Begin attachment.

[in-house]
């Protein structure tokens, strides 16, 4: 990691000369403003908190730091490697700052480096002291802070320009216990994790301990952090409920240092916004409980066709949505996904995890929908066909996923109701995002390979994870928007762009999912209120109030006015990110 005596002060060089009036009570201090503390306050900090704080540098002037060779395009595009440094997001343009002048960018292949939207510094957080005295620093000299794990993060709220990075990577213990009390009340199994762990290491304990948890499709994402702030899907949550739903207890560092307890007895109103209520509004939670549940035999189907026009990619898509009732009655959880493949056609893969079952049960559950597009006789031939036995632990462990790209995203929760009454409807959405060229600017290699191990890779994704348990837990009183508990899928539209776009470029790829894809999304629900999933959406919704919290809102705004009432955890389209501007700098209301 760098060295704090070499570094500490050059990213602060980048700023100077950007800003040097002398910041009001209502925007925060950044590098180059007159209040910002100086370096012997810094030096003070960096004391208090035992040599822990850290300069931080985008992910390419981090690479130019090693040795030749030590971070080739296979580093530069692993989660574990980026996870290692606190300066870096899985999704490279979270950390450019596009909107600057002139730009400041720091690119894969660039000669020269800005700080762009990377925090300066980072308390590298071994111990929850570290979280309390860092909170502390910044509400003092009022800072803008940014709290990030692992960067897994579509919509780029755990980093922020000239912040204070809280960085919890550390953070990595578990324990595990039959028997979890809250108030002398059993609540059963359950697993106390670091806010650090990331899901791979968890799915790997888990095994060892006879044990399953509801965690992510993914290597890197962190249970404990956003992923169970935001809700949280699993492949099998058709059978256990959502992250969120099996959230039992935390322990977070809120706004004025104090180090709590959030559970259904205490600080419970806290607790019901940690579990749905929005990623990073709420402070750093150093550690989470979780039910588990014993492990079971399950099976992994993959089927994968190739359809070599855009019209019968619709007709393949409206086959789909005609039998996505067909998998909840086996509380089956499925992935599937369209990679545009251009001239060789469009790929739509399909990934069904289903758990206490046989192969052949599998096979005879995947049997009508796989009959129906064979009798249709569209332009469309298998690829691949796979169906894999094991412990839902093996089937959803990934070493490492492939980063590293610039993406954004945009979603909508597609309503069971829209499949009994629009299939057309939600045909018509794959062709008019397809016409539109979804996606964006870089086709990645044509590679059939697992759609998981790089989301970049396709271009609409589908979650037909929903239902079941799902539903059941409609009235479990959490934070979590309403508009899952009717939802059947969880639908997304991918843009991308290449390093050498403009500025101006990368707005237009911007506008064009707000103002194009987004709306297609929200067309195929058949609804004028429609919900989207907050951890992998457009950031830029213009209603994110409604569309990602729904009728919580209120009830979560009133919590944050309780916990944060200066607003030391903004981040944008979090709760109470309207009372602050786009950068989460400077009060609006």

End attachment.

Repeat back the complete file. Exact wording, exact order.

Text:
[in-house]
């Protein structure tokens, strides 16, 4: 990691000369403003908190730091490697700052480096002291802070320009216990994790301990952090409920240092916004409980066709949505996904995890929908066909996923109701995002390979994870928007762009999912209120109030006015990110 005596002060060089009036009570201090503390306050900090704080540098002037060779395009595009440094997001343009002048960018292949939207510094957080005295620093000299794990993060709220990075990577213990009390009340199994762990290491304990948890499709994402702030899907949550739903207890560092307890007895109103209520509004939670549940035999189907026009990619898509009732009655959880493949056609893969079952049960559950597009006789031939036995632990462990790209995203929760009454409807959405060229600017290699191990890779994704348990837990009183508990899928539209776009470029790829894809999304629900999933959406919704919290809102705004009432955890389209501007700098209301 760098060295704090070499570094500490050059990213602060980048700023100077950007800003040097002398910041009001209502925007925060950044590098180059007159209040910002100086370096012997810094030096003070960096004391208090035992040599822990850290300069931080985008992910390419981090690479130019090693040795030749030590971070080739296979580093530069692993989660574990980026996870290692606190300066870096899985999704490279979270950390450019596009909107600057002139730009400041720091690119894969660039000669020269800005700080762009990377925090300066980072308390590298071994111990929850570290979280309390860092909170502390910044509400003092009022800072803008940014709290990030692992960067897994579509919509780029755990980093922020000239912040204070809280960085919890550390953070990595578990324990595990039959028997979890809250108030002398059993609540059963359950697993106390670091806010650090990331899901791979968890799915790997888990095994060892006879044990399953509801965690992510993914290597890197962190249970404990956003992923169970935001809700949280699993492949099998058709059978256990959502992250969120099996959230039992935390322990977070809120706004004025104090180090709590959030559970259904205490600080419970806290607790019901940690579990749905929005990623990073709420402070750093150093550690989470979780039910588990014993492990079971399950099976992994993959089927994968190739359809070599855009019209019968619709007709393949409206086959789909005609039998996505067909998998909840086996509380089956499925992935599937369209990679545009251009001239060789469009790929739509399909990934069904289903758990206490046989192969052949599998096979005879995947049997009508796989009959129906064979009798249709569209332009469309298998690829691949796979169906894999094991412990839902093996089937959803990934070493490492492939980063590293610039993406954004945009979603909508597609309503069971829209499949009994629009299939057309939600045909018509794959062709008019397809016409539109979804996606964006870089086709990645044509590679059939697992759609998981790089989301970049396709271009609409589908979650037909929903239902079941799902539903059941409609009235479990959490934070979590309403508009899952009717939802059947969880639908997304991918843009991308290449390093050498403009500025101006990368707005237009911007506008064009707000103002194009987004709306297609929200067309195929058949609804004028429609919900989207907050951890992998457009950031830029213009209603994110409604569309990602729904009728919580209120009830979560009133919590944050309780916990944060200066607003030391903004981040944008979090709760109470309207009372602050786009950068989460400077009060609006």